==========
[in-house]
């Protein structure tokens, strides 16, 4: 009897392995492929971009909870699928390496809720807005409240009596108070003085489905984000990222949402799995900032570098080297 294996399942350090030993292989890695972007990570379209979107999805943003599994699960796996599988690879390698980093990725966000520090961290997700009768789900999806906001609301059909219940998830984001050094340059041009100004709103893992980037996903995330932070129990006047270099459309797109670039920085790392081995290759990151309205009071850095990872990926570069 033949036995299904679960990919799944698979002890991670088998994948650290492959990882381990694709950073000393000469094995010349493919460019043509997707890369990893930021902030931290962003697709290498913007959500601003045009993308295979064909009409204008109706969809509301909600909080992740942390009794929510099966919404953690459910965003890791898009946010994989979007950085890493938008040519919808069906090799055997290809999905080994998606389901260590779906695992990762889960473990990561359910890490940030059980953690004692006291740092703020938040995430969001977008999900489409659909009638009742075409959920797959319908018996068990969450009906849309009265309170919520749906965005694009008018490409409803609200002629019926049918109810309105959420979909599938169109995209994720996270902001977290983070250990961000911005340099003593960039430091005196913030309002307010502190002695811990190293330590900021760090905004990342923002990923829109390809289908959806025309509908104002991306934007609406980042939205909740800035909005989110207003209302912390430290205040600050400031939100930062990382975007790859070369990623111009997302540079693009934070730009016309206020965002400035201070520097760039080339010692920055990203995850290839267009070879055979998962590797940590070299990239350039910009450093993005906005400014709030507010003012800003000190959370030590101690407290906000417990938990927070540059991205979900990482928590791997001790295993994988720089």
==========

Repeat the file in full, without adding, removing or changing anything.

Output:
[in-house]
């Protein structure tokens, strides 16, 4: 009897392995492929971009909870699928390496809720807005409240009596108070003085489905984000990222949402799995900032570098080297 294996399942350090030993292989890695972007990570379209979107999805943003599994699960796996599988690879390698980093990725966000520090961290997700009768789900999806906001609301059909219940998830984001050094340059041009100004709103893992980037996903995330932070129990006047270099459309797109670039920085790392081995290759990151309205009071850095990872990926570069 033949036995299904679960990919799944698979002890991670088998994948650290492959990882381990694709950073000393000469094995010349493919460019043509997707890369990893930021902030931290962003697709290498913007959500601003045009993308295979064909009409204008109706969809509301909600909080992740942390009794929510099966919404953690459910965003890791898009946010994989979007950085890493938008040519919808069906090799055997290809999905080994998606389901260590779906695992990762889960473990990561359910890490940030059980953690004692006291740092703020938040995430969001977008999900489409659909009638009742075409959920797959319908018996068990969450009906849309009265309170919520749906965005694009008018490409409803609200002629019926049918109810309105959420979909599938169109995209994720996270902001977290983070250990961000911005340099003593960039430091005196913030309002307010502190002695811990190293330590900021760090905004990342923002990923829109390809289908959806025309509908104002991306934007609406980042939205909740800035909005989110207003209302912390430290205040600050400031939100930062990382975007790859070369990623111009997302540079693009934070730009016309206020965002400035201070520097760039080339010692920055990203995850290839267009070879055979998962590797940590070299990239350039910009450093993005906005400014709030507010003012800003000190959370030590101690407290906000417990938990927070540059991205979900990482928590791997001790295993994988720089």